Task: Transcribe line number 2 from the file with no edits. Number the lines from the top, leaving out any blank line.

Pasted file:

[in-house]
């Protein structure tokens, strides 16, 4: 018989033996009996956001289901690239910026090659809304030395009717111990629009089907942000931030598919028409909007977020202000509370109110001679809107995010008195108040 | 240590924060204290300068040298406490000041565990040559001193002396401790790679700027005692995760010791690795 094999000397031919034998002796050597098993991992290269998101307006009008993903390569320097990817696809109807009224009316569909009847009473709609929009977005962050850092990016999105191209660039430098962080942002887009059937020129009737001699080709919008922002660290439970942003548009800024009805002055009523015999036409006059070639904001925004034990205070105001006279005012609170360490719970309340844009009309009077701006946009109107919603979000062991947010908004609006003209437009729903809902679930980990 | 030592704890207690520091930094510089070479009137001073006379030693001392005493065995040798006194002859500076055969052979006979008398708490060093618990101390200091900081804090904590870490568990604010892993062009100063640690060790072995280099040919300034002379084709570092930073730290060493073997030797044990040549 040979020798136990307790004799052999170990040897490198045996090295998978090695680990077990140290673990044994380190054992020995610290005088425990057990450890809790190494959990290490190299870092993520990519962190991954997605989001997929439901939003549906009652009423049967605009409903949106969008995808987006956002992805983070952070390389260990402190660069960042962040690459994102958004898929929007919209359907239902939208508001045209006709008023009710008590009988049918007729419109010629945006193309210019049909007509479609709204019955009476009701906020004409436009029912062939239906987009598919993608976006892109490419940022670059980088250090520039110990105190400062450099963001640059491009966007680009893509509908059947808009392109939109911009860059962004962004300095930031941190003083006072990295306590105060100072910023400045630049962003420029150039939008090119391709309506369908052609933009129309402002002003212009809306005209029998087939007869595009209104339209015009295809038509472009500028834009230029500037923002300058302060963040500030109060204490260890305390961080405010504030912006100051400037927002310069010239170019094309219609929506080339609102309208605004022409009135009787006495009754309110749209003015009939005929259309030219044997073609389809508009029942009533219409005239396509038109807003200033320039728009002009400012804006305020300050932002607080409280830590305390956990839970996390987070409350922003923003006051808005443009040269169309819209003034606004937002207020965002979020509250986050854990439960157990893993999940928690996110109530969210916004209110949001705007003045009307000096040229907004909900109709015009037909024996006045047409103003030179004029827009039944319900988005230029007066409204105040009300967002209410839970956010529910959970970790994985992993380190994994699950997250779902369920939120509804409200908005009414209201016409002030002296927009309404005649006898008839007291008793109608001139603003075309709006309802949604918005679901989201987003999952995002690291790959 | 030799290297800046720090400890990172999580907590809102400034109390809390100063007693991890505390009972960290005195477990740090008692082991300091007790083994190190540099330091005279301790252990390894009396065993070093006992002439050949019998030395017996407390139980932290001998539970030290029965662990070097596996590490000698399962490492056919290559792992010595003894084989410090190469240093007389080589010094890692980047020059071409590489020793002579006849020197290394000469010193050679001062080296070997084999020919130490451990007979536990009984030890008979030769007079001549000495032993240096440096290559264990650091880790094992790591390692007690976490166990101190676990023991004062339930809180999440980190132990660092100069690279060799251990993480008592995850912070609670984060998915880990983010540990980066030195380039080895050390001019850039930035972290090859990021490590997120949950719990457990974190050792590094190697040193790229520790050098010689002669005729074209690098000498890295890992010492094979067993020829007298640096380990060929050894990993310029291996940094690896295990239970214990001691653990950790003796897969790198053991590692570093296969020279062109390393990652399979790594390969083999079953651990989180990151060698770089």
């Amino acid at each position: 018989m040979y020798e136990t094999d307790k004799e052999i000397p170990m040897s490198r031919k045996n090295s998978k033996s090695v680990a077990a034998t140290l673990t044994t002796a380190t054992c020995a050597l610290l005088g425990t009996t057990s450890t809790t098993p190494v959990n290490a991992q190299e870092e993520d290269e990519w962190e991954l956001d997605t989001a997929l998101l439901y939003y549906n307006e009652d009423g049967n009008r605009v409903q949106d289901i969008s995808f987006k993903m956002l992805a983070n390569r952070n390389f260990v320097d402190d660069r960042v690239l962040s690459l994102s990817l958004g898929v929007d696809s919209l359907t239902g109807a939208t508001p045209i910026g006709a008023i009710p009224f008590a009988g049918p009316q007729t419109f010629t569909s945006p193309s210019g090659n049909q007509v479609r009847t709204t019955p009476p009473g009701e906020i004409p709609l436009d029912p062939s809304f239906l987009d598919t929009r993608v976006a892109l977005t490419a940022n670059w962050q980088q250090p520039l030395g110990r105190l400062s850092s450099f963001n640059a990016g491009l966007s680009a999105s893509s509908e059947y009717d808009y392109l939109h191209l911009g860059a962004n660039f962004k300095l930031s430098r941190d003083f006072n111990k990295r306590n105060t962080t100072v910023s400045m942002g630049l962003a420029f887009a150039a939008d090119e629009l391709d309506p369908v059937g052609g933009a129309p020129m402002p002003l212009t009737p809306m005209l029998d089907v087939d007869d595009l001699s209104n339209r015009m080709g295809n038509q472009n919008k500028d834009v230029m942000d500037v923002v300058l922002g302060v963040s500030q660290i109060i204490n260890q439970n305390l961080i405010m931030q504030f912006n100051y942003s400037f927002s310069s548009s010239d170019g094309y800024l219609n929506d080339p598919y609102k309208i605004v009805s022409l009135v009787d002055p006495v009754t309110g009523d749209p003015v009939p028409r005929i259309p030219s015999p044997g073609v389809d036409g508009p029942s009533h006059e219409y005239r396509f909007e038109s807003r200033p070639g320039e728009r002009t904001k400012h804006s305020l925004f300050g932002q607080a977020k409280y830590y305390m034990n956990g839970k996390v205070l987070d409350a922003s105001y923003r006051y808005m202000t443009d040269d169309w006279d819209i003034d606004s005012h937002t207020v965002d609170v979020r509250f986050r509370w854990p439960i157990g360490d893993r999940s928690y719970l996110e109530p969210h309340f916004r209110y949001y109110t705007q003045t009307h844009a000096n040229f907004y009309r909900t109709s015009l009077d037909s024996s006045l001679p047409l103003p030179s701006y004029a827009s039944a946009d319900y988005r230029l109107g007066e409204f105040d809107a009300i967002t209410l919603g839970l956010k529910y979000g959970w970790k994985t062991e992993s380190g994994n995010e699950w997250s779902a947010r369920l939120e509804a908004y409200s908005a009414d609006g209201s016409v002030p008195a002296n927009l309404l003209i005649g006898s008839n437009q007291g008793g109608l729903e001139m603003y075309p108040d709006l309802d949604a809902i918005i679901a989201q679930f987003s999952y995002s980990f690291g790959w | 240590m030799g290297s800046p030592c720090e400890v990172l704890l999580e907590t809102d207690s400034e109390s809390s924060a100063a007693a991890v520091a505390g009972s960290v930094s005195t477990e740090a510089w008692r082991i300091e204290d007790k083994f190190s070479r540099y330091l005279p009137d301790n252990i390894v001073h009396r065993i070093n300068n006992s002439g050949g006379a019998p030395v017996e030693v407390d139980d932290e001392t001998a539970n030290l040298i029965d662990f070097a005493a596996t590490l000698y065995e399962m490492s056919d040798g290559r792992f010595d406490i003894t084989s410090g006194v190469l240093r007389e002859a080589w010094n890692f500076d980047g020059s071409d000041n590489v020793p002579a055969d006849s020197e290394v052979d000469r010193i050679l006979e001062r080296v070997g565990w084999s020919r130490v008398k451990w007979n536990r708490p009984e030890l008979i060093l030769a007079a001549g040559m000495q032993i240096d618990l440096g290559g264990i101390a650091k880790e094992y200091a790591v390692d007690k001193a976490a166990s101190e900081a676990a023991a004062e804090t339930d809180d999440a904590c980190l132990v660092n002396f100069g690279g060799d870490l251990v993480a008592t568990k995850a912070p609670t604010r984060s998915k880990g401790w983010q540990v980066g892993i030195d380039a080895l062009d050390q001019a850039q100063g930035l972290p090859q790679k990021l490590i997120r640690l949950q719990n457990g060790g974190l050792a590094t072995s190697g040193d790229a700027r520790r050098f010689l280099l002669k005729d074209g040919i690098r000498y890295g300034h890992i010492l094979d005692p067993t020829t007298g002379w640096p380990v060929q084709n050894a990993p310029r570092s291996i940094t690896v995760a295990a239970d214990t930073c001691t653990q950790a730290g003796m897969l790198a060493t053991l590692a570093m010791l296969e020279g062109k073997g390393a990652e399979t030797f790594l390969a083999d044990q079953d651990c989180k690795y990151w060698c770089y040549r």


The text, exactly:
């Protein structure tokens, strides 16, 4: 018989033996009996956001289901690239910026090659809304030395009717111990629009089907942000931030598919028409909007977020202000509370109110001679809107995010008195108040 | 240590924060204290300068040298406490000041565990040559001193002396401790790679700027005692995760010791690795 094999000397031919034998002796050597098993991992290269998101307006009008993903390569320097990817696809109807009224009316569909009847009473709609929009977005962050850092990016999105191209660039430098962080942002887009059937020129009737001699080709919008922002660290439970942003548009800024009805002055009523015999036409006059070639904001925004034990205070105001006279005012609170360490719970309340844009009309009077701006946009109107919603979000062991947010908004609006003209437009729903809902679930980990 | 030592704890207690520091930094510089070479009137001073006379030693001392005493065995040798006194002859500076055969052979006979008398708490060093618990101390200091900081804090904590870490568990604010892993062009100063640690060790072995280099040919300034002379084709570092930073730290060493073997030797044990040549 040979020798136990307790004799052999170990040897490198045996090295998978090695680990077990140290673990044994380190054992020995610290005088425990057990450890809790190494959990290490190299870092993520990519962190991954997605989001997929439901939003549906009652009423049967605009409903949106969008995808987006956002992805983070952070390389260990402190660069960042962040690459994102958004898929929007919209359907239902939208508001045209006709008023009710008590009988049918007729419109010629945006193309210019049909007509479609709204019955009476009701906020004409436009029912062939239906987009598919993608976006892109490419940022670059980088250090520039110990105190400062450099963001640059491009966007680009893509509908059947808009392109939109911009860059962004962004300095930031941190003083006072990295306590105060100072910023400045630049962003420029150039939008090119391709309506369908052609933009129309402002002003212009809306005209029998087939007869595009209104339209015009295809038509472009500028834009230029500037923002300058302060963040500030109060204490260890305390961080405010504030912006100051400037927002310069010239170019094309219609929506080339609102309208605004022409009135009787006495009754309110749209003015009939005929259309030219044997073609389809508009029942009533219409005239396509038109807003200033320039728009002009400012804006305020300050932002607080409280830590305390956990839970996390987070409350922003923003006051808005443009040269169309819209003034606004937002207020965002979020509250986050854990439960157990893993999940928690996110109530969210916004209110949001705007003045009307000096040229907004909900109709015009037909024996006045047409103003030179004029827009039944319900988005230029007066409204105040009300967002209410839970956010529910959970970790994985992993380190994994699950997250779902369920939120509804409200908005009414209201016409002030002296927009309404005649006898008839007291008793109608001139603003075309709006309802949604918005679901989201987003999952995002690291790959 | 030799290297800046720090400890990172999580907590809102400034109390809390100063007693991890505390009972960290005195477990740090008692082991300091007790083994190190540099330091005279301790252990390894009396065993070093006992002439050949019998030395017996407390139980932290001998539970030290029965662990070097596996590490000698399962490492056919290559792992010595003894084989410090190469240093007389080589010094890692980047020059071409590489020793002579006849020197290394000469010193050679001062080296070997084999020919130490451990007979536990009984030890008979030769007079001549000495032993240096440096290559264990650091880790094992790591390692007690976490166990101190676990023991004062339930809180999440980190132990660092100069690279060799251990993480008592995850912070609670984060998915880990983010540990980066030195380039080895050390001019850039930035972290090859990021490590997120949950719990457990974190050792590094190697040193790229520790050098010689002669005729074209690098000498890295890992010492094979067993020829007298640096380990060929050894990993310029291996940094690896295990239970214990001691653990950790003796897969790198053991590692570093296969020279062109390393990652399979790594390969083999079953651990989180990151060698770089």